Diet soft drinks linked to health risks: study

A huge U.S. study of middle-aged adults has found that drinking more than one soft drink a day may be linked to higher risks of heart attack, stroke and diabetes.

A huge U.S. study of middle-aged adults has found that drinking more than one soft drink a day — even a sugar-free diet brand — may be associated with an elevated risk for metabolic syndrome, a cluster of factors that significantly boosts the chance of having a heart attack or stroke and developing diabetes.

"We found that one or more sodas per day increases your risk of new-onset metabolic syndrome by about 45 per cent, and it did not seem to matter if it was regular or diet," Dr. Ramachandran Vasan, senior investigator for the Framingham Heart Study, said Monday from Boston.

Because the corn syrup that sweetens most regular soft drinks can cause weight gain and lead to insulin resistance and diabetes, "you would expect to see an association with regular soft drinks — but not diet soft drinks," he said. "Our findings suggest that this is not the case."

Metabolic syndrome is associated with five specific health indicators: excess abdominal fat; high blood sugar; high triglycerides; low levels of the good cholesterol HDL; and elevated blood pressure.

The study included nearly 9,000 observations of middle-aged men and women over four years at three different times. The study looked at how many 355-millilitre cans of cola or other soft drinks a participant consumed each day.

The researchers found that compared to those who drank less than one can per day, subjects who downed one or more soft drinks daily had a:

  • 31 per cent greater risk of becoming obese (with a body mass index of 30 or more).
  • 30 per cent increased risk of adding on belly fat.
  • 25 per cent higher risk of developing high blood triglycerides or high blood sugar.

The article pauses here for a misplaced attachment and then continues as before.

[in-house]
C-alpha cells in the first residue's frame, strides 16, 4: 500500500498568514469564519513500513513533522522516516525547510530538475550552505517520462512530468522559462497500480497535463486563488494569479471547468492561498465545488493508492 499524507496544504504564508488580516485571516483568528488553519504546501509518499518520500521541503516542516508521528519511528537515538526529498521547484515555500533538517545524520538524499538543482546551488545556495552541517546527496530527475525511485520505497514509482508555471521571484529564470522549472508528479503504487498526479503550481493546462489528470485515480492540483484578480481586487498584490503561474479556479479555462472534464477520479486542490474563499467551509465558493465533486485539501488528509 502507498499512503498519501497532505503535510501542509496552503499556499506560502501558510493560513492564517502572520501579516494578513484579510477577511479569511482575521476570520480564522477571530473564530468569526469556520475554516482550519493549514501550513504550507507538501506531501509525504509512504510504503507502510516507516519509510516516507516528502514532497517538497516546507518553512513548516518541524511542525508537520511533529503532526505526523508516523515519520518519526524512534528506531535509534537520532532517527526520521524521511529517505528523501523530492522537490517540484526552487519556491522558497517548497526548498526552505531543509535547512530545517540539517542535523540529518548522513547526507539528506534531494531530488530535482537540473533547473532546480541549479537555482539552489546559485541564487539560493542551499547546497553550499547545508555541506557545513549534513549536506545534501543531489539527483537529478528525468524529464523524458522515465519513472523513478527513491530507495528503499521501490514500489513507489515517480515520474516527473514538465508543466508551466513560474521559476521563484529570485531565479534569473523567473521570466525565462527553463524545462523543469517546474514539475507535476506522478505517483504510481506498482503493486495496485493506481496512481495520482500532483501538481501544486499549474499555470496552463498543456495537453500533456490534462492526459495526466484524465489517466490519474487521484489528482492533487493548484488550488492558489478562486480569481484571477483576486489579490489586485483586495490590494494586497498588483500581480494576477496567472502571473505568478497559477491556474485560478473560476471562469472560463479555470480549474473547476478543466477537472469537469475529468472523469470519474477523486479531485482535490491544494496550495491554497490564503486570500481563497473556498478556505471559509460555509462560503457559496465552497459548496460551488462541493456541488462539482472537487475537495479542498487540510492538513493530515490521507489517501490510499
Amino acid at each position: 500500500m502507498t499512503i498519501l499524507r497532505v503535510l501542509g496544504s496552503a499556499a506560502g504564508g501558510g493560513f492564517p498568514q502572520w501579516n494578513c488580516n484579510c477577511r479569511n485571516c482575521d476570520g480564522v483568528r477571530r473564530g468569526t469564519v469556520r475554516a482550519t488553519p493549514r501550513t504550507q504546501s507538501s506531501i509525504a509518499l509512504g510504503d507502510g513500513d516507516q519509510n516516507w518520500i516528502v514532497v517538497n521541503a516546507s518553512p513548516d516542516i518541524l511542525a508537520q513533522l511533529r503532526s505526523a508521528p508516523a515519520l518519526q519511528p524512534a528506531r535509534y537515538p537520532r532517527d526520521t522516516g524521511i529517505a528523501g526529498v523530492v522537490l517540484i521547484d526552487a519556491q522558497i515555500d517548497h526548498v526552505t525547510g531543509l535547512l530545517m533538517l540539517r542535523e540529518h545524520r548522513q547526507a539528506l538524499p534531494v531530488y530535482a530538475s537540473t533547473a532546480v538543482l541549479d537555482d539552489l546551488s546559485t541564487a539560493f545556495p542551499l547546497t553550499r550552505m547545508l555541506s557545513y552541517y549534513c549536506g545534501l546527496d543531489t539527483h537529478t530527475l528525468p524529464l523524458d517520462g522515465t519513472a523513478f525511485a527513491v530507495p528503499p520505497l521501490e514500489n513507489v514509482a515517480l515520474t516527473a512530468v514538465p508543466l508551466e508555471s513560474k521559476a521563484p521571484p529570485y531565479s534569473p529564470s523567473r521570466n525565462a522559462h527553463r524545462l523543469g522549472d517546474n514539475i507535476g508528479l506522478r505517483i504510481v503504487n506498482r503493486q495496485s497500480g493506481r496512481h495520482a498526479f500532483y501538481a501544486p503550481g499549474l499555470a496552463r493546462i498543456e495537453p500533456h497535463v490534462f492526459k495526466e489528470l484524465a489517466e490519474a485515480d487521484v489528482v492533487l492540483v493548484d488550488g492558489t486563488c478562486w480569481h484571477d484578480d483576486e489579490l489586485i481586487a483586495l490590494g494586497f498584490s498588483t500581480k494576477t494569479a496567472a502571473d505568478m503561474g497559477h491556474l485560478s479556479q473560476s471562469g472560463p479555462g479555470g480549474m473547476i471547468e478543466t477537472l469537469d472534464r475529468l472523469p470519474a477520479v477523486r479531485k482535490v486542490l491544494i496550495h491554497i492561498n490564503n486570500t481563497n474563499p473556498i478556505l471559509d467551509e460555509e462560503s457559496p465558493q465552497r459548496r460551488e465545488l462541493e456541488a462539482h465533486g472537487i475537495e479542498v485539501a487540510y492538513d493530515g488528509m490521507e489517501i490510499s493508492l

• 32 per cent higher risk of having low HDL levels.

But Vasan and his colleagues, whose study was published Monday in Circulation: Journal of the American Heart Association, are unsure what it is about soft drinks that ratchets up the risk of metabolic syndrome.

Researchers have found that drinking one or more soft drinks a day — even a sugar-free diet brand — may boost a person's risk of becoming obese. ((Mark Lennihan/Associated Press))

"We really don't know," he said. "This soda consumption may be a marker for a particular dietary pattern or lifestyle. Individuals who drink one or more sodas per day tend to be people who have greater caloric intake. They tend to have more of saturated fats and trans fats in their diet, they tend to be more sedentary, they seem to have lower consumption of fibre."

Soft drink consumption declining in Canada

While soft drink consumption is declining in Canada, statistics from 2006 showed that Canadians overall still gulp down an average of 85 litres each per year.

Dr. David Jenkins, director of the Risk Factor Modification Centre at St. Michael's Hospital in Toronto, said previous studies have suggested that diet pops did not have the same effects on weight and health as do naturally sweetened soft drinks.

"The unusual thing that needs comment is they [the study's authors] say that the diet colas are the same as the calorically sweetened colas," said Jenkins. "So I think that is the piece that they've put into this puzzle.… I think we need a lot more scrutiny of that."

Jenkins said he believes that high consumption of soft drinks likely goes along with eating a high-calorie diet.

"I think the disappointing thing is if you thought you were doing [yourself] a major service … by taking diet drinks, this is not helping you," he said. "Before we were saying take the diet [drink] and you're OK. Now we're saying: 'Watch it.' "

Caramel, used to colour colas, is an ingredient that goes through a chemical reaction that has been shown in studies to "be quite toxic," said Jenkins. "It's possible that [such products] increase insulin resistance and cause oxidative stress and damage and all the other things we don't want."